I’m not sure if anyone is confident that Marcus Mariota is or is not the answer for the Titans. He had some moments last year but also struggled at times. I don’t believe anyone watching him play believes his chances of success are any better or worse than they are as a blind investment- meaning it’s a 50/50 proposition. While nobody can argue against the Titans trade, had they not traded with the Rams they should at least consider the possibility of drafting another QB which theoretically gives them around a 70% chance of hitting on the position, the most important one on the field.
For the GM this is going to do nothing but extend his chances to keep his job. If Mariota flops, the odds are against the GM being allowed to pick another QB, 3 or 4 years down the line. He’ll be fired. It gives the team an option to likely replace Mariota if needed one year down the line without having to go down the same developmental path that landed them in the top five of the draft in back to back years.
The financials should also be of limited concern compared to the past. Sam Bradford earned in the ballpark of $50 million guaranteed without ever taking an NFL snap on a contract worth $12 million a year in 2010. In today’s NFL Bradford would have likely earned somewhere in the ballpark of $19 million a year with $65 million guaranteed under the old CBA rules.
Because of that commitment, teams would have an incentive not to pick the same position in back to back years. You can’t expect to be successful in the NFL with a near $40 million allocation to the position. Plus that pick would not have cost the same if picking a left tackle, defensive end, or any other position traditionally selected in the top 5. Contracts were negotiated and quarterbacks drew a premium, other positions did not, at least not to the level of the QB. So there was a financial benefit for picking elsewhere.
These rules are different. Mariota cost the Titans $6 million a season. The top pick in this year’s draft will cost around $6.9 million. Two quarterbacks for $12.9 million. That actually leaves a team well below the league average of spending around $16.5 million on a starter and backup to fill out the roster.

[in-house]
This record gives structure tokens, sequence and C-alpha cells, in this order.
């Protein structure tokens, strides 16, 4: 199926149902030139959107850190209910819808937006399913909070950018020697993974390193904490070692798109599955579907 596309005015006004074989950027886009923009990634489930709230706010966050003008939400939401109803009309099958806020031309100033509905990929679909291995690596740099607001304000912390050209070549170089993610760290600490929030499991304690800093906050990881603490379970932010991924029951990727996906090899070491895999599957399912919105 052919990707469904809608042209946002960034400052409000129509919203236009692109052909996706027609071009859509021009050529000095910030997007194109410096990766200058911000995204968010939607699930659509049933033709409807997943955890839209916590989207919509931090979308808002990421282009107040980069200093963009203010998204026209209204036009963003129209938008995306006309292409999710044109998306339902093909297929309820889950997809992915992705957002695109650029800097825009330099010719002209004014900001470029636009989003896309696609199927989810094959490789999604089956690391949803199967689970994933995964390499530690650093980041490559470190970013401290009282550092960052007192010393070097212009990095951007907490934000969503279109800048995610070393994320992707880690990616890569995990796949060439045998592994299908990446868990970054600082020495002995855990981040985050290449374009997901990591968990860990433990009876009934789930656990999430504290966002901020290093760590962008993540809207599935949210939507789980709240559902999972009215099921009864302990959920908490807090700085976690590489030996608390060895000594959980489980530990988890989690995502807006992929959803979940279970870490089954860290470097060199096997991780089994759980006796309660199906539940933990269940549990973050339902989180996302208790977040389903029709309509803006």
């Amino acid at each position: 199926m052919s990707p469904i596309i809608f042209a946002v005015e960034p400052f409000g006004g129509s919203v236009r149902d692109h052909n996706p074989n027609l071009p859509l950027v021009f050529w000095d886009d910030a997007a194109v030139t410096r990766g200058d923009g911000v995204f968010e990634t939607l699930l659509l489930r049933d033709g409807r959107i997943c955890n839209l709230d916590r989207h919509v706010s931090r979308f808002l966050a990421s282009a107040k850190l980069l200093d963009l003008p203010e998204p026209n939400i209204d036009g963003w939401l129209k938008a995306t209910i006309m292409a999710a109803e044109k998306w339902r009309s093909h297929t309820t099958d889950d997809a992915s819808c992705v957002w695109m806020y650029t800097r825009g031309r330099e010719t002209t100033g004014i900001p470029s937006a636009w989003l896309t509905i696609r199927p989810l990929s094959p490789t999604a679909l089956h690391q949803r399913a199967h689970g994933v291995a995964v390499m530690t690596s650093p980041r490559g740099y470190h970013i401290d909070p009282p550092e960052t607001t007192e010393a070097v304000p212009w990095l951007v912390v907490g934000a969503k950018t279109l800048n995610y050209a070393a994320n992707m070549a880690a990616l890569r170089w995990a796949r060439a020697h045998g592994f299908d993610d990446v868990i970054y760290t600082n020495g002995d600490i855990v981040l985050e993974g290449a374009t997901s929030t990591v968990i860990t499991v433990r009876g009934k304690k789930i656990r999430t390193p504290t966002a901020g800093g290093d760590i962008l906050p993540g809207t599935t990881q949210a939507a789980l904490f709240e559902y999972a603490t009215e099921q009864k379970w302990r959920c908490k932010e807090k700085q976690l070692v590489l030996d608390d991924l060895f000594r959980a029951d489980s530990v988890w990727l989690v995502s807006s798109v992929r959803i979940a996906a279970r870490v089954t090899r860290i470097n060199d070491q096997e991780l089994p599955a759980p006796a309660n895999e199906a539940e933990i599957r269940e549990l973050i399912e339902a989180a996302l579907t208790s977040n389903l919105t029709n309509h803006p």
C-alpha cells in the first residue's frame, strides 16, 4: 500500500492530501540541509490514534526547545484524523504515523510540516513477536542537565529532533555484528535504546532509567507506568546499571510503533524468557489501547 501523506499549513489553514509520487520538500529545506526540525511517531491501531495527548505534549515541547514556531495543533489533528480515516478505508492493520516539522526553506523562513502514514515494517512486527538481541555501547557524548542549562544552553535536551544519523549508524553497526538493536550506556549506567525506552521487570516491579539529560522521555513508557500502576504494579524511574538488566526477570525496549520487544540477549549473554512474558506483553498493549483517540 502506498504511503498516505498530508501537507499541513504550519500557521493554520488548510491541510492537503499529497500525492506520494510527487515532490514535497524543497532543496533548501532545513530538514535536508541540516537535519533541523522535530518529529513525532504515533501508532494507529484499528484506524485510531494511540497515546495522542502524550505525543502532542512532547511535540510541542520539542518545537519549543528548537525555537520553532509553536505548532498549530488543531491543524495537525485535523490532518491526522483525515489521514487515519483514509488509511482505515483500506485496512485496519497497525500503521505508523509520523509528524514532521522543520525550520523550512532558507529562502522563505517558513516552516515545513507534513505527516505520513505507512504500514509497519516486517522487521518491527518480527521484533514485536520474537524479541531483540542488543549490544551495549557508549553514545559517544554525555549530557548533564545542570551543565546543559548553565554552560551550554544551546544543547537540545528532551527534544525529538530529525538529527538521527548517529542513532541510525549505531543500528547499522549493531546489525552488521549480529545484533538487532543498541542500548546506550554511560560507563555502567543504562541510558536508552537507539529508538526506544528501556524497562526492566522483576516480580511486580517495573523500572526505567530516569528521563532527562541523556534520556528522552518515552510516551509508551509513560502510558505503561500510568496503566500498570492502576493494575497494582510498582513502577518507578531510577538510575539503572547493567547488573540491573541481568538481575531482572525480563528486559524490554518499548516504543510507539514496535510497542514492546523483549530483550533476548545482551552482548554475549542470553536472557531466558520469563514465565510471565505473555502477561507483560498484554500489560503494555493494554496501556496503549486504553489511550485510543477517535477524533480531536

There is also no benefit cost wise to not taking a quarterback. The cost of the 1st pick is a sunk cost if you make the pick. Whether the pick is a punter or a quarterback they make the same money. So it’s not like by selecting a different position you save the team money.
Some will argue that we are losing the opportunity of a contributor at a different position, but we have to take a grander view of the whole scenario. In the grand scheme of things the team has to understand that we are underinvesting in a position for a four to five year period. In theory the team has at a minimum an additional $3.5 million per year in savings. If one of the players hits, we are effectively paying $12.9 million for $22 million in value ($22 million is the average spend on two QBs for the top 16 spenders in the NFL), $9 million in savings. Because the spend on QB is so large this is the lone position that brings this kind of value when you hit. Those savings can be applied to free agents that take the place of the blind pick which would be used at the other position. So we are not necessarily losing the performance, we are just shuffling the way we find that performance.
Jason is the founder of OTC and has been studying NFL contracts and the salary cap for over 15 years. Jason has co-authored two books about the NFL, Crunching Numbers and the Drafting Stage, which are widely circulated in the industry and hosts the OTC Podcast. Jason’s work has been featured in various publications including the Sporting News, Sports Illustrated, NFL Network and more. OTC is widely considered the leading authority on contract matters in the NFL.